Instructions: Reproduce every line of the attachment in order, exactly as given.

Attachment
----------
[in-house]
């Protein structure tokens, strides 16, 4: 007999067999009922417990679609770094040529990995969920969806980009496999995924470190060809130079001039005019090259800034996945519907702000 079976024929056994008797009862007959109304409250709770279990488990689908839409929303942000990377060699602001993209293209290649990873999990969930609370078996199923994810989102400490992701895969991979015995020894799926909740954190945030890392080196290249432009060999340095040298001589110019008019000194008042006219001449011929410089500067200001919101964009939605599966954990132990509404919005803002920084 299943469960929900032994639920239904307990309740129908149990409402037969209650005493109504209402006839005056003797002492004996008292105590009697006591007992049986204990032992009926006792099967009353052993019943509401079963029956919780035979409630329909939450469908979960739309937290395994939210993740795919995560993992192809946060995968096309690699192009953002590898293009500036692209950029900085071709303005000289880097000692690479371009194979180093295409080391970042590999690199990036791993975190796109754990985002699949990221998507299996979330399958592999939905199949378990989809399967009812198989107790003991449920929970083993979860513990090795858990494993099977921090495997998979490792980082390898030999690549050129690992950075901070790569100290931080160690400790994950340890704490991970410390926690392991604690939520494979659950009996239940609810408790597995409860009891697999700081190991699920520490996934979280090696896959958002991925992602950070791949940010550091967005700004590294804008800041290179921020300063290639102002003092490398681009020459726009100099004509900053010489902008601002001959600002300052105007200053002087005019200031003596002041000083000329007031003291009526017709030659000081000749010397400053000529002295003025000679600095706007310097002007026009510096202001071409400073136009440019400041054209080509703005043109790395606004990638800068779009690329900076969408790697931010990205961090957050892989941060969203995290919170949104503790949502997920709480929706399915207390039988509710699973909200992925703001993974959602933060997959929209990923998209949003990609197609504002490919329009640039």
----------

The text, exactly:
[in-house]
């Protein structure tokens, strides 16, 4: 007999067999009922417990679609770094040529990995969920969806980009496999995924470190060809130079001039005019090259800034996945519907702000 079976024929056994008797009862007959109304409250709770279990488990689908839409929303942000990377060699602001993209293209290649990873999990969930609370078996199923994810989102400490992701895969991979015995020894799926909740954190945030890392080196290249432009060999340095040298001589110019008019000194008042006219001449011929410089500067200001919101964009939605599966954990132990509404919005803002920084 299943469960929900032994639920239904307990309740129908149990409402037969209650005493109504209402006839005056003797002492004996008292105590009697006591007992049986204990032992009926006792099967009353052993019943509401079963029956919780035979409630329909939450469908979960739309937290395994939210993740795919995560993992192809946060995968096309690699192009953002590898293009500036692209950029900085071709303005000289880097000692690479371009194979180093295409080391970042590999690199990036791993975190796109754990985002699949990221998507299996979330399958592999939905199949378990989809399967009812198989107790003991449920929970083993979860513990090795858990494993099977921090495997998979490792980082390898030999690549050129690992950075901070790569100290931080160690400790994950340890704490991970410390926690392991604690939520494979659950009996239940609810408790597995409860009891697999700081190991699920520490996934979280090696896959958002991925992602950070791949940010550091967005700004590294804008800041290179921020300063290639102002003092490398681009020459726009100099004509900053010489902008601002001959600002300052105007200053002087005019200031003596002041000083000329007031003291009526017709030659000081000749010397400053000529002295003025000679600095706007310097002007026009510096202001071409400073136009440019400041054209080509703005043109790395606004990638800068779009690329900076969408790697931010990205961090957050892989941060969203995290919170949104503790949502997920709480929706399915207390039988509710699973909200992925703001993974959602933060997959929209990923998209949003990609197609504002490919329009640039």